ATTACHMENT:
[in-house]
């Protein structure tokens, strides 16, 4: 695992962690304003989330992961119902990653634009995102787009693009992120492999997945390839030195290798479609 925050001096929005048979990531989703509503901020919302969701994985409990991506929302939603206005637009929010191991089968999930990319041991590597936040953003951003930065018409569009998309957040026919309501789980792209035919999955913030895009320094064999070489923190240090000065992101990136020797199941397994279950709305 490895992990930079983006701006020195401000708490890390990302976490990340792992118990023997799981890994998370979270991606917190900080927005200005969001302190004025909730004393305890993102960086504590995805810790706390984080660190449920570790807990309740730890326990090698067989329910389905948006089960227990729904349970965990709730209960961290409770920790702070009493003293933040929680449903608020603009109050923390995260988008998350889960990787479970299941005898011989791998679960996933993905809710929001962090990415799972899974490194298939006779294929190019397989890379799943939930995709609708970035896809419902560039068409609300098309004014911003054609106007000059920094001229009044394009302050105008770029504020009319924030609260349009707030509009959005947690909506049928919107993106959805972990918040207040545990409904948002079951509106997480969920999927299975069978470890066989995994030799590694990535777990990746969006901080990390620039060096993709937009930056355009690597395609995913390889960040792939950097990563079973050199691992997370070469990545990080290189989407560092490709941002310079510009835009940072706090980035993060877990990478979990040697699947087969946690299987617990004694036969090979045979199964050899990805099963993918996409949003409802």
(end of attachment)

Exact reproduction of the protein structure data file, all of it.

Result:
[in-house]
């Protein structure tokens, strides 16, 4: 695992962690304003989330992961119902990653634009995102787009693009992120492999997945390839030195290798479609 925050001096929005048979990531989703509503901020919302969701994985409990991506929302939603206005637009929010191991089968999930990319041991590597936040953003951003930065018409569009998309957040026919309501789980792209035919999955913030895009320094064999070489923190240090000065992101990136020797199941397994279950709305 490895992990930079983006701006020195401000708490890390990302976490990340792992118990023997799981890994998370979270991606917190900080927005200005969001302190004025909730004393305890993102960086504590995805810790706390984080660190449920570790807990309740730890326990090698067989329910389905948006089960227990729904349970965990709730209960961290409770920790702070009493003293933040929680449903608020603009109050923390995260988008998350889960990787479970299941005898011989791998679960996933993905809710929001962090990415799972899974490194298939006779294929190019397989890379799943939930995709609708970035896809419902560039068409609300098309004014911003054609106007000059920094001229009044394009302050105008770029504020009319924030609260349009707030509009959005947690909506049928919107993106959805972990918040207040545990409904948002079951509106997480969920999927299975069978470890066989995994030799590694990535777990990746969006901080990390620039060096993709937009930056355009690597395609995913390889960040792939950097990563079973050199691992997370070469990545990080290189989407560092490709941002310079510009835009940072706090980035993060877990990478979990040697699947087969946690299987617990004694036969090979045979199964050899990805099963993918996409949003409802």